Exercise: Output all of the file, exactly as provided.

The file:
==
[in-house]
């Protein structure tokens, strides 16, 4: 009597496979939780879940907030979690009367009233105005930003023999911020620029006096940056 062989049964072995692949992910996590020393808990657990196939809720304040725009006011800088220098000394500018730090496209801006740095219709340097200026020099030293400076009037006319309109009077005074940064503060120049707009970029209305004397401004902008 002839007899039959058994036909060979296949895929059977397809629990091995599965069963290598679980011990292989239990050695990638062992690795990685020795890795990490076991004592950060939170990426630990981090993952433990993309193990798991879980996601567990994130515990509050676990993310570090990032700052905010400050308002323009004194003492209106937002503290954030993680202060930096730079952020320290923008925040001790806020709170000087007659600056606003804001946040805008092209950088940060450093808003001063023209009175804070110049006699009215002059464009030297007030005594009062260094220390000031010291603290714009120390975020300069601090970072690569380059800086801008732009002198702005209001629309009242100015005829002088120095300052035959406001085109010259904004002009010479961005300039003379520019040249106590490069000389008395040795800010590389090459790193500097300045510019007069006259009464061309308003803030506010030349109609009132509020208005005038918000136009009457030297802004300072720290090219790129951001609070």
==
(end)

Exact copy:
[in-house]
């Protein structure tokens, strides 16, 4: 009597496979939780879940907030979690009367009233105005930003023999911020620029006096940056 062989049964072995692949992910996590020393808990657990196939809720304040725009006011800088220098000394500018730090496209801006740095219709340097200026020099030293400076009037006319309109009077005074940064503060120049707009970029209305004397401004902008 002839007899039959058994036909060979296949895929059977397809629990091995599965069963290598679980011990292989239990050695990638062992690795990685020795890795990490076991004592950060939170990426630990981090993952433990993309193990798991879980996601567990994130515990509050676990993310570090990032700052905010400050308002323009004194003492209106937002503290954030993680202060930096730079952020320290923008925040001790806020709170000087007659600056606003804001946040805008092209950088940060450093808003001063023209009175804070110049006699009215002059464009030297007030005594009062260094220390000031010291603290714009120390975020300069601090970072690569380059800086801008732009002198702005209001629309009242100015005829002088120095300052035959406001085109010259904004002009010479961005300039003379520019040249106590490069000389008395040795800010590389090459790193500097300045510019007069006259009464061309308003803030506010030349109609009132509020208005005038918000136009009457030297802004300072720290090219790129951001609070």